For the price, you can't expect to get something spectacular...but it's fun and revealing, and would look great on the right girl for a photo shoot. The g-string, which is barely-there mesh (much tinier than the one seen in the photo), is especially sexy.
THEY were the leather-clad apostles of 1960s feminism who karate-kicked their way to equality. But plans to remake The Avengers as a politically correct 1990s Hollywood film, giving the dominant role to John Steed's female partner, have run into trouble because male actors are refusing to play the subservient role.
An urgent rewrite of the screenplay has been ordered by Warner Brothers after producers failed to persuade a well-known star to take on the role of Steed, made famous by Patrick Macnee. Casting agents could not find a leading actor willing to sacrifice top billing to a woman.
The disclosure has revived fears about the ability of American producers to translate the success of a clutch of cult British television shows to the big screen. Earlier this year another Hollywood studio, Paramount, admitted it was having problems in finding a star to play the suave leading role in The Saint, popularised by Roger Moore.
With its props of kinky boots, bowler hats and villains worthy of pantomime, The Avengers became Britain's most successful television export to America. It paired the Edwardian figure of Steed with futuristic female accomplices played, memorably, by Diana Rigg and Honor Blackman. The role was later assumed by Linda Thorson as Tara King, with Joanna Lumley taking over as Purdey for the 1970s series of The New Avengers inspiring fans to copy her short-bobbed hairstyle.
Hollywood's attempts to put the story on the big screen began in 1987 when Jerry Weintraub, the producer, who most recently made The Specialist with Sylvester Stallone and Sharon Stone, bought the rights from Thorn EMI. After winning the backing of Warner Brothers, he announced plans to begin shooting this year. Stone has been mooted as a contender for the female lead.
Problems began to emerge as agents embarked on their hunt for a male lead. This weekend RJ Lewis, the film's executive producer, admitted he had failed to find a suitable actor and said the script would now be rewritten by Nicholas Meyer, director of one of the Star Trek films, to boost Steed's role.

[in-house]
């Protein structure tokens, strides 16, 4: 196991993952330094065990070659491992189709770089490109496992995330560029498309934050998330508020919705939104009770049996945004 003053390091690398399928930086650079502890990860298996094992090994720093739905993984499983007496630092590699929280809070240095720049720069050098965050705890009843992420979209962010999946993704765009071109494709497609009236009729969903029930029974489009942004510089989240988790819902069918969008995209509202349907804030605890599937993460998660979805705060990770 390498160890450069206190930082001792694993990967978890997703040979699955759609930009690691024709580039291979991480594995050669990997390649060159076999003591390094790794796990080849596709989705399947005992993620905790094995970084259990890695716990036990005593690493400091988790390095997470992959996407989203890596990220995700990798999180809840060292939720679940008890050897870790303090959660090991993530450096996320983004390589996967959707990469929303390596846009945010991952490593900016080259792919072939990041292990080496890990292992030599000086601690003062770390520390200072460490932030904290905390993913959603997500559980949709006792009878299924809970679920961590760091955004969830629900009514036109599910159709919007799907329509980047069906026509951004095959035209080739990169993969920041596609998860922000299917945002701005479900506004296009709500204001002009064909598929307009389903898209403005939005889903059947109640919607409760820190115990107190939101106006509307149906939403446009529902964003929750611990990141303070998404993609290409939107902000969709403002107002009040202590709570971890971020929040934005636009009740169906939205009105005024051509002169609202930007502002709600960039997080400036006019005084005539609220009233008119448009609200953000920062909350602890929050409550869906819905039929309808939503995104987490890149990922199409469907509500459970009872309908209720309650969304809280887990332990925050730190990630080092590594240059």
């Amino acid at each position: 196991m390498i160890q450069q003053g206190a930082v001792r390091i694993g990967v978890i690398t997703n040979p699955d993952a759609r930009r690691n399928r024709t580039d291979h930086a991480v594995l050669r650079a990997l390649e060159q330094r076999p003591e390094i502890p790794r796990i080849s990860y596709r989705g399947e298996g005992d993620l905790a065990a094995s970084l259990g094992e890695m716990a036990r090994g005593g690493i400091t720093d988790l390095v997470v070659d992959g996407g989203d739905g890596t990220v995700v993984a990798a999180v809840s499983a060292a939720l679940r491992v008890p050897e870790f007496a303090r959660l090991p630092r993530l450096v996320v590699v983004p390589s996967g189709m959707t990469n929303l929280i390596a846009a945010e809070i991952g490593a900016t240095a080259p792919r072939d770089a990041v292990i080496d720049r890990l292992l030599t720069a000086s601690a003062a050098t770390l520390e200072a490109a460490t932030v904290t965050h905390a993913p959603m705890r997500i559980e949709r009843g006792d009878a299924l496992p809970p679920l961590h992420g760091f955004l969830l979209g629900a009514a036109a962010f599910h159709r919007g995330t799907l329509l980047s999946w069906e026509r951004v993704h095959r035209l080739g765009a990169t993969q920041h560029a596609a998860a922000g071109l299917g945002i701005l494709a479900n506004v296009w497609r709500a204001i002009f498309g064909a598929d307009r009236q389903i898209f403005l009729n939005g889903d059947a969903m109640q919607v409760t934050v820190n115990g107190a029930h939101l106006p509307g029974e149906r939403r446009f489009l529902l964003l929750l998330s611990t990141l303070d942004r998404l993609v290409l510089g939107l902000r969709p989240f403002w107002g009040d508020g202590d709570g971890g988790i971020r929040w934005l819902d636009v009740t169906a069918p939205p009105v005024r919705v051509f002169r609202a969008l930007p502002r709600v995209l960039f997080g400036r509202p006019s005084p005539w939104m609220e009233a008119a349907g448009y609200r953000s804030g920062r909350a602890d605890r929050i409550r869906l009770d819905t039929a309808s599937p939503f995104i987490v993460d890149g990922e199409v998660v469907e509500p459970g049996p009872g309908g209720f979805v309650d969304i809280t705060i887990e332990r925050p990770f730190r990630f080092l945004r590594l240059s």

''We are trying to make a picture with two main stars and the only way you do that is to keep the parts as equal as possible,'' he said. ''We want A-list actors. Mel Gibson, Hugh Grant, Elizabeth Hurley and Emma Thompson are the calibre of the cast. We are still trying to get it all together.''
The British team behind the original hit show believes the project is facing disaster. Honor Blackman, who played Cathy Gale in the series, said the proposed film risked dissipating the sexual tension that drove the television programme.
''I don't think either Hugh Grant or Richard EGrant would be right,'' she said. ''They are both rather effete characters. Although John Steed is wonderfully good-mannered and frightfully English, he is still quite virile and masculine. There was a certain titillation in the relationship.''
Blackman warned that a highly dominant female could make Steed look like an employee. ''They are mad if they are going to unbalance it. The whole point was that Cathy and Emma Peel had an intelligence equal to a man, which was surprising at that time.
''On top of that, she had the physical ability to defend herself and she could vie with him in every field. It had never been done before. Nothing has stood out in the past 25 years in that line.''
Macnee, 73, who lives in Palm Springs, California, believes the Americans have misjudged the essence of the show. ''The Americans have very little sense of irony. They think it was kinky boots and kinky sex, but it wasn't that at all. It was about a tremendous sense of humour and an ironic view of life,'' he said.
''By God, Diana Rigg was dominant over the criminals. But when she comes along in a catsuit and starts demolishing all those men, you have to remember that she related to me as an equal. They would be making a big mistake to model the film on those television commercials you see here with business women ordering the men around.
''The Avengers was about John Steed the other characters were all co-stars.''
Macnee, a second world war veteran who is remembered in the series for brandishing a furled umbrella instead of a gun, also criticised a plan by Warner Brothers to set the film in the 1990s: ''Why do you want to update it? Steed's partner wears latex leggings, mini-skirts, and the attitudes couldn't be more up to date.''